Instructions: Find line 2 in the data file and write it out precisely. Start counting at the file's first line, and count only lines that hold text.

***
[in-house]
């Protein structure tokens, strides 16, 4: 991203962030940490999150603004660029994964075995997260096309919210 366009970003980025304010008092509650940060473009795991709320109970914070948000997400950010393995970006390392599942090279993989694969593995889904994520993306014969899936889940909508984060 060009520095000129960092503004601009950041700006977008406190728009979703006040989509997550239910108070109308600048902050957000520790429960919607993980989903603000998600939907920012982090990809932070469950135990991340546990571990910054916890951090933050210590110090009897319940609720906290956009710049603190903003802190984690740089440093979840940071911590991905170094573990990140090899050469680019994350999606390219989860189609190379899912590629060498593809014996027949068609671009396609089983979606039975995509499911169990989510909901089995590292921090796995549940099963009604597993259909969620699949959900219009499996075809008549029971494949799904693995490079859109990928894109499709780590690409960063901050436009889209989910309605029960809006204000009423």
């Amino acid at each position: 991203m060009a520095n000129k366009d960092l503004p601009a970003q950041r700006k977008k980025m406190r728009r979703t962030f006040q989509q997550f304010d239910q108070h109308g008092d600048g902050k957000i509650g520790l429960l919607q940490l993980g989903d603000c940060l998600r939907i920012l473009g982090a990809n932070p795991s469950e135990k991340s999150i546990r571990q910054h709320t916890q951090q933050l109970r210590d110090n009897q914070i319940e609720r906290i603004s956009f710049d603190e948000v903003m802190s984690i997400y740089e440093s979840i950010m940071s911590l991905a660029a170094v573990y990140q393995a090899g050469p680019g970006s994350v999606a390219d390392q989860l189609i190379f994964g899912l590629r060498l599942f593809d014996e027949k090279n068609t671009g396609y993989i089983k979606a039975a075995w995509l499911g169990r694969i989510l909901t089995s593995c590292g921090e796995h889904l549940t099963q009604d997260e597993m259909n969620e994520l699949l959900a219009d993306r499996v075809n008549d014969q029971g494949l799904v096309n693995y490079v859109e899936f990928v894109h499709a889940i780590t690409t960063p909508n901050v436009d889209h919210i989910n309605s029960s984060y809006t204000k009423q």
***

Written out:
């Protein structure tokens, strides 16, 4: 991203962030940490999150603004660029994964075995997260096309919210 366009970003980025304010008092509650940060473009795991709320109970914070948000997400950010393995970006390392599942090279993989694969593995889904994520993306014969899936889940909508984060 060009520095000129960092503004601009950041700006977008406190728009979703006040989509997550239910108070109308600048902050957000520790429960919607993980989903603000998600939907920012982090990809932070469950135990991340546990571990910054916890951090933050210590110090009897319940609720906290956009710049603190903003802190984690740089440093979840940071911590991905170094573990990140090899050469680019994350999606390219989860189609190379899912590629060498593809014996027949068609671009396609089983979606039975995509499911169990989510909901089995590292921090796995549940099963009604597993259909969620699949959900219009499996075809008549029971494949799904693995490079859109990928894109499709780590690409960063901050436009889209989910309605029960809006204000009423």